By The Guardian
Farrier Alan Ashcroft recalls his dream: to build an old-fashioned smithy on a particular plot he has in mind bordering the A66 on Stainmore, near where the counties of Cumbria, Durham and North Yorkshire meet.
A chestnut tree would be good — the kind Henry Wadsworth Longfellow featured in his poem "The Village Blacksmith."
“Under a spreading chestnut tree, the village smithy stands; the smith, a mighty man is he, with large and sinewy hands,” Alan recites as he trims the front hoof of a racehorse with a rasp.
Chestnut trees, besides supplying conkers, which though they are poisonous have been said to relieve horses of sickness and coughs, offer shade that allows both man and beast some respite from the horseflies that attack sweating animals in the open.
Such a pest, Alan thinks, provoked a racehorse to lash out with a hoof and knock him unconscious. Other occupational hazards include the hooves of rearing stallions, and “naughty” horses pulling and kicking so he mis-hits a nail or strikes his thumb with the hammer.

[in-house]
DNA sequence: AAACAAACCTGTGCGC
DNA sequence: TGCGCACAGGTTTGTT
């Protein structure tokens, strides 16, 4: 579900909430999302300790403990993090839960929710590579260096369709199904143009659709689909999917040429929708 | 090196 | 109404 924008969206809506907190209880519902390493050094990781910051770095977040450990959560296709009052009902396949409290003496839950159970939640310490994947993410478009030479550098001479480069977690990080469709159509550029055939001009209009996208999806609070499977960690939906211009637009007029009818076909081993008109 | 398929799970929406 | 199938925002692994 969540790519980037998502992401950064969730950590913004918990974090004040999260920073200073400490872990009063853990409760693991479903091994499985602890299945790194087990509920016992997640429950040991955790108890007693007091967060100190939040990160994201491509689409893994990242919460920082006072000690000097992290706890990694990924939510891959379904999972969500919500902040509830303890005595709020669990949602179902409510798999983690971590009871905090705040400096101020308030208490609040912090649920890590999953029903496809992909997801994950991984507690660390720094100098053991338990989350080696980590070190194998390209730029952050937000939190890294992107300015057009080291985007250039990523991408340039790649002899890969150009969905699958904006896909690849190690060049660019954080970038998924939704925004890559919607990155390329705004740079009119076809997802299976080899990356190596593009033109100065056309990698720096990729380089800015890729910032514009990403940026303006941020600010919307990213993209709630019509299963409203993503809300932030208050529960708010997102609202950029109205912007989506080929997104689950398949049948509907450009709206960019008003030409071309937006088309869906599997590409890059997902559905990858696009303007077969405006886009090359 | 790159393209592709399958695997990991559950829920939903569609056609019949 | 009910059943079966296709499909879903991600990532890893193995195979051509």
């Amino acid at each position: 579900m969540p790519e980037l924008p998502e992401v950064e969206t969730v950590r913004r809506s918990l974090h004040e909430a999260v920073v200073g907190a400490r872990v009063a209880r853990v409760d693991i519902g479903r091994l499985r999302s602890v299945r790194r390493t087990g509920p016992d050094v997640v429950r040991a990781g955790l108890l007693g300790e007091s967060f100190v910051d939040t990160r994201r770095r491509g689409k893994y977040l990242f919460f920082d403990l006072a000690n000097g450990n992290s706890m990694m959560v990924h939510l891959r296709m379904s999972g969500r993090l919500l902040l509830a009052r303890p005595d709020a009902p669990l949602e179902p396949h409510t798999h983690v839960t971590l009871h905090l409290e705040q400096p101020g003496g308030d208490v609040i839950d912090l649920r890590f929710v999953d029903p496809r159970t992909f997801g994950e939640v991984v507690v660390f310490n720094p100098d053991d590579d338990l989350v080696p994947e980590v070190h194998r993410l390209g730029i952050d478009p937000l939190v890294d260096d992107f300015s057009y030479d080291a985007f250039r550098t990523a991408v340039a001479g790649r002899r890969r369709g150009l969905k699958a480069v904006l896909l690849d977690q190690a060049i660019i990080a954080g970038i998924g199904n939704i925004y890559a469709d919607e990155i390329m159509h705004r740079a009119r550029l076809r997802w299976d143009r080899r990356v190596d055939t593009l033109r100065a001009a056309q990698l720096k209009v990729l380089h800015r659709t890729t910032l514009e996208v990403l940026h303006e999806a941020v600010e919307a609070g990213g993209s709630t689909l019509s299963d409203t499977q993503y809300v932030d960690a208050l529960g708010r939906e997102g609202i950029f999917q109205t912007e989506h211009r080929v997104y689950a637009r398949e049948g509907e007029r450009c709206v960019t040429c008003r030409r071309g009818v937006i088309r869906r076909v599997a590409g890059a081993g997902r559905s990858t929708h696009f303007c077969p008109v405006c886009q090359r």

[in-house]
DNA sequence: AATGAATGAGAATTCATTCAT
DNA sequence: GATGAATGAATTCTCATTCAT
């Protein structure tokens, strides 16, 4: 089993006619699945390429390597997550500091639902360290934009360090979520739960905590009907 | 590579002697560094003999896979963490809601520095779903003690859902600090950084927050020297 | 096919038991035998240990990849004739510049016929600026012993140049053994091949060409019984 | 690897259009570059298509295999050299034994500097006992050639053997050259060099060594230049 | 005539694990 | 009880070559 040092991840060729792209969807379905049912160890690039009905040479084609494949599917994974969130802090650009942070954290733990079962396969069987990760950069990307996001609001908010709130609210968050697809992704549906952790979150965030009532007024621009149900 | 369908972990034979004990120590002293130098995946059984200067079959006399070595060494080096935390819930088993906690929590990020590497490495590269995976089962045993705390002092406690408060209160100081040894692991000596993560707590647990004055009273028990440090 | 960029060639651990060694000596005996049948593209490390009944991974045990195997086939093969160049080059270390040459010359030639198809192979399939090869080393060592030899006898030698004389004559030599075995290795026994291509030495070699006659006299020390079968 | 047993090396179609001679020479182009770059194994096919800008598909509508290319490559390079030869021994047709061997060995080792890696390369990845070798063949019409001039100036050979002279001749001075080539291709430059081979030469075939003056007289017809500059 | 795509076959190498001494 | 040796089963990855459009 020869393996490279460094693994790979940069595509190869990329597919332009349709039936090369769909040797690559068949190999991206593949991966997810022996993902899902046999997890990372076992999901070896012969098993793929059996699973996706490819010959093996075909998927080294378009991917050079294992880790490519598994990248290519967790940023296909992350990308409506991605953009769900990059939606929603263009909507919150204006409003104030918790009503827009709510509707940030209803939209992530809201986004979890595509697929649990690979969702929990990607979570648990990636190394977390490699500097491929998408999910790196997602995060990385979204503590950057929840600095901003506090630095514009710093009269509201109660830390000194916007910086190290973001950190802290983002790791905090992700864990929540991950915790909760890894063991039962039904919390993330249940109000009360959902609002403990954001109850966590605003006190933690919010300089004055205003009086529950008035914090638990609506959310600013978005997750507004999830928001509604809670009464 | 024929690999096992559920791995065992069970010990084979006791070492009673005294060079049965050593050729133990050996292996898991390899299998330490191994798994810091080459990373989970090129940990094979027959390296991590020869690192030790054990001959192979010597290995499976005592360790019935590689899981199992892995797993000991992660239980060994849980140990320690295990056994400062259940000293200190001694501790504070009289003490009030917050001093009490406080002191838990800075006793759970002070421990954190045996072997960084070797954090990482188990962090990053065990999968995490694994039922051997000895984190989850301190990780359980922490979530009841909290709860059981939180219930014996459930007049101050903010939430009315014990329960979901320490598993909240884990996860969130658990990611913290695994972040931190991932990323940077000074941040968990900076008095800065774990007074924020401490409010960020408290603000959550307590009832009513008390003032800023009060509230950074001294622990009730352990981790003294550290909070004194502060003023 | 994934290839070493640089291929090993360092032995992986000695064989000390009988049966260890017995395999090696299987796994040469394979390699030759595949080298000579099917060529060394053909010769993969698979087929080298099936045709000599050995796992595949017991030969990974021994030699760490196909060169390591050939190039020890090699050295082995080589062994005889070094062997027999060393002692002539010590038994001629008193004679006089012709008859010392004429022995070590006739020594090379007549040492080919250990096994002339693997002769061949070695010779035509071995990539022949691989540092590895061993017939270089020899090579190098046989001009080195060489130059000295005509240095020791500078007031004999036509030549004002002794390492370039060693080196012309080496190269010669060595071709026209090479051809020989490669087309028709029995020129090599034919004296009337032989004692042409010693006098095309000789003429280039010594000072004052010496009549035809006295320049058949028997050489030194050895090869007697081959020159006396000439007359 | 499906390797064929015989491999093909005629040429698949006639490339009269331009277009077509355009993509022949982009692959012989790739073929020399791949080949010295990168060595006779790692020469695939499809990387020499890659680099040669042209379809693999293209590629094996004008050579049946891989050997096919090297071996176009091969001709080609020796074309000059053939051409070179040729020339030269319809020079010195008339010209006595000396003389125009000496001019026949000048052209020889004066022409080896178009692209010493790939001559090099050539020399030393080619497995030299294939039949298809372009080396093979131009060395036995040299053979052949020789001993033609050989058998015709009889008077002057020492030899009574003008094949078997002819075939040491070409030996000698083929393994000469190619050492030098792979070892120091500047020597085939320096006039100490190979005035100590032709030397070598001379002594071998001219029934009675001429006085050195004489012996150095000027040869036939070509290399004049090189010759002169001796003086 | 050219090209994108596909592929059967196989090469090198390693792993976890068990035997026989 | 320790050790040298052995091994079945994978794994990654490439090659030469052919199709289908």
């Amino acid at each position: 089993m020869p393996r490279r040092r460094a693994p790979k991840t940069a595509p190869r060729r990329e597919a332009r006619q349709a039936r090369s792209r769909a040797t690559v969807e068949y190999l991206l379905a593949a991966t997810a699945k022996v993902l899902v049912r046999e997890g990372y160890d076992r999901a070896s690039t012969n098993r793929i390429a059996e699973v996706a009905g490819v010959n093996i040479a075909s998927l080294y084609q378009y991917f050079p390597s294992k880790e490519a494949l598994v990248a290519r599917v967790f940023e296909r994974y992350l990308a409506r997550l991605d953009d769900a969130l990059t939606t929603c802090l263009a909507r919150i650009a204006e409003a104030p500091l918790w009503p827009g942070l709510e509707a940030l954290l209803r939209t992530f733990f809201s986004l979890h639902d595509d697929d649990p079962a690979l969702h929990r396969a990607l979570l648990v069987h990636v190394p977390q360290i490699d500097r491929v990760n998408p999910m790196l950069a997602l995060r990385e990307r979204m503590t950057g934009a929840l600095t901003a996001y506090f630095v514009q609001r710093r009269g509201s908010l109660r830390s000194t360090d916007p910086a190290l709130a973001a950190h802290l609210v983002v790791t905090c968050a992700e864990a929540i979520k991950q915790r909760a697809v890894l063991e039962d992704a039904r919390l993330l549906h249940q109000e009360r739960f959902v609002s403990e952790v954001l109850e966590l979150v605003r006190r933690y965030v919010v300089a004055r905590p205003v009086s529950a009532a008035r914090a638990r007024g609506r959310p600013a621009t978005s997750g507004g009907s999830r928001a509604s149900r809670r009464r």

Slim as a whippet in his leather apron and work boots, this 25-year-old fell runner looks nothing like Longfellow’s beefy village smith.
He makes horseshoes from bars of mild steel, heated in the gas-powered forge at the back of his van until they glow. Seizing a shoe with tongs, he makes his cast-iron anvil ring with hammer blows while beating the hot steel into shape.
Alan’s traveling forge covers the Pennines, Howgills, Lake District and lowlands in between, setting up in fields and stableyards, to shoe all manner of steeds from ponies to cart-horses. He also works with the 60 Irish Thoroughbred racehorses. To speed their flying hooves, he fits them cold with feather-light horseshoes of aluminium that would melt in the forge’s heat.
“You can say I know the feeling,” he says. “When racing at Loweswater Show or over Nine Standards Rigg, I am lightly shod too, in fell-running shoes and athletic gear.”